LONDON (Reuters) - The Trans-Adriatic Pipeline (TAP) has completed its 3.9 billion euro (£3.5 billion) project financing, paving the way for construction to be completed for start-up in 2020, its managing director said on Friday.
TAP, the final leg of a $40 billion (£31.3 billion) project called the Southern Gas Corridor to transport gas from Central Asia to Western Europe, is a cornerstone of the European Union’s energy security policy to wean the bloc off Russian gas supplies.
With the first delivery of gas to Europe expected in 2020, TAP will be the first non-Russian gas pipeline to supply Europe since the Medgaz link, which started deliveries from Algeria to Spain in 2011.
TAP will transport up to 10 billion cubic metres (bcm) of natural gas per year from the Shah Deniz II field in Azerbaijan to Italy.
“With the financial close now achieved, TAP has reached another major milestone,” said Luca Schieppati, the TAP managing director.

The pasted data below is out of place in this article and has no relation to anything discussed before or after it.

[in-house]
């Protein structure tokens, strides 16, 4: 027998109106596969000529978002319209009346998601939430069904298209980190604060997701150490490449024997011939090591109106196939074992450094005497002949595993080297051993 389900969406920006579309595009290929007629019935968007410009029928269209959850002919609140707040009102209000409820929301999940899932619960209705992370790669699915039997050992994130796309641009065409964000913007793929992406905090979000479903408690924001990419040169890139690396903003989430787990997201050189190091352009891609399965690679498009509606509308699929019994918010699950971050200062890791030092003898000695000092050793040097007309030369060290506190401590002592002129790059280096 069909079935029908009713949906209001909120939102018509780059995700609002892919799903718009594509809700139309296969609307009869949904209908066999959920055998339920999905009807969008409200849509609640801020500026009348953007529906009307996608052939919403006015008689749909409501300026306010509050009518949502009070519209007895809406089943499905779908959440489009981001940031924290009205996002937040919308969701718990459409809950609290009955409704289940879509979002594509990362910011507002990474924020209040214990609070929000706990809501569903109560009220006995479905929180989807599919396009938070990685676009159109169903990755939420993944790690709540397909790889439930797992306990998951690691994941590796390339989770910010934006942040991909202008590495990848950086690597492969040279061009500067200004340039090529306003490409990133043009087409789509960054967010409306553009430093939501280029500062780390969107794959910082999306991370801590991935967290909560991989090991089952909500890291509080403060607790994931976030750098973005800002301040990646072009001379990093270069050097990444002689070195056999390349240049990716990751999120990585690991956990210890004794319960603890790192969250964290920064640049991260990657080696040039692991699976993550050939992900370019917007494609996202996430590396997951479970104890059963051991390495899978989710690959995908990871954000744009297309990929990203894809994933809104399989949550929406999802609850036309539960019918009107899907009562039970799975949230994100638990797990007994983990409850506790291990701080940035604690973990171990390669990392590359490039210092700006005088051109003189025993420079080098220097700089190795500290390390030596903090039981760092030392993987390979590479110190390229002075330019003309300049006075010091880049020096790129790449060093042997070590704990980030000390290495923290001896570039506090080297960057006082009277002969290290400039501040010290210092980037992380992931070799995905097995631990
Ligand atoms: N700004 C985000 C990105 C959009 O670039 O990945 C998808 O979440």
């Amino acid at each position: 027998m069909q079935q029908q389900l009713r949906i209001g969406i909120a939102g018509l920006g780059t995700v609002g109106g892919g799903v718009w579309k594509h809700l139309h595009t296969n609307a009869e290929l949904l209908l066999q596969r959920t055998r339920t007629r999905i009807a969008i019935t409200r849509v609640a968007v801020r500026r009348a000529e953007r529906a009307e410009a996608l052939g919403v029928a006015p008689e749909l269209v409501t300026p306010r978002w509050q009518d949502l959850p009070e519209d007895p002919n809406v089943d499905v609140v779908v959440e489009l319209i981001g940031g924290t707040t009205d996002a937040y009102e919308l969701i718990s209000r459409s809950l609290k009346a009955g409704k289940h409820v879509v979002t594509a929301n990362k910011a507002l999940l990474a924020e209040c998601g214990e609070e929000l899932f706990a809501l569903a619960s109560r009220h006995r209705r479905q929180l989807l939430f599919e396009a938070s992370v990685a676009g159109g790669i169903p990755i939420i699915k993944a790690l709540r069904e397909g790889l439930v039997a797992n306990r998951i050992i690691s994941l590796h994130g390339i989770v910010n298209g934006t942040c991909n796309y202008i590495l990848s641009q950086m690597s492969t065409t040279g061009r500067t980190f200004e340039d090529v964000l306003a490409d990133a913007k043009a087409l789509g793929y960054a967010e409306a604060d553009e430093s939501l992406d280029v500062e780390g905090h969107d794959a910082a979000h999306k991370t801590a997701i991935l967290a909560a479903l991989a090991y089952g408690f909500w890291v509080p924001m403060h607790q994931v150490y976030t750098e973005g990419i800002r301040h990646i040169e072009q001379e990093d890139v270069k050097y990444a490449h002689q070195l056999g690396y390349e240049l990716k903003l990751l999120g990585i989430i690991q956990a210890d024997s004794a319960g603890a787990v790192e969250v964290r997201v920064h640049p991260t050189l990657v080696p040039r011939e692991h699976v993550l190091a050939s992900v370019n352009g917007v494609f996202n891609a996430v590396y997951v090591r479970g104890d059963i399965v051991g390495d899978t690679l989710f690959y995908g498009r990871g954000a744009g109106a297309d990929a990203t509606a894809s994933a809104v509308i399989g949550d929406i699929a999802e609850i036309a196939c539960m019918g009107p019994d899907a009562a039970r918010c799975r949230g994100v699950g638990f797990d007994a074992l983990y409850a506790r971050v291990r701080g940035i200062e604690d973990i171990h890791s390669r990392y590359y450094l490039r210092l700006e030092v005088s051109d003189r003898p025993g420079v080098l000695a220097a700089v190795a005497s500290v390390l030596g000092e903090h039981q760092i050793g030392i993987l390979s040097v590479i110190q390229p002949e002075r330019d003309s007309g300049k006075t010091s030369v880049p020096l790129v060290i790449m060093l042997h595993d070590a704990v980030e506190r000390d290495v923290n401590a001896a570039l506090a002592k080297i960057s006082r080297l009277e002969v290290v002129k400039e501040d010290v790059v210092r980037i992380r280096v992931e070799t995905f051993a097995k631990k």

“With project financing now concluded, TAP can progress to the final completion of the project and delivery of Shah Deniz II gas in 2020.”
The company said it completed the financial close in December, in what was the largest project finance agreed for a European infrastructure project last year.
Last year, the European Investment Bank (EIB) and the European Bank for Reconstruction and Development (EBRD) approved loans for the project.
The rest of the financing has come from export credit agencies and a group of 17 commercial banks, which include Bank of China, BNP Paribas, Societe Generale and UniCredit.
TAP AG has the option of raising additional finance, for example for increasing the pipeline’s 10 bcm capacity to 20 bcm if demand requires it, said Stephanie Hudson, head of project finance.
Schieppati said construction is running according to schedule.
“More than 82 percent of construction is done. What we are doing in the construction phase is complying with the high-level environmental and social standards set by the EIB and EBRD,” he added.
The project has faced opposition on environmental and political grounds, as well as from local communities in Italy amid fears it will discourage tourism in the south of the country.
In October, however, Prime Minister Giuseppe Conte gave Italy’s final approval to the project, which had been strongly contested by the 5-Star Movement, one of the two parties in the ruling coalition.
Reporting by Nina Chestney; Editing by Dale Hudson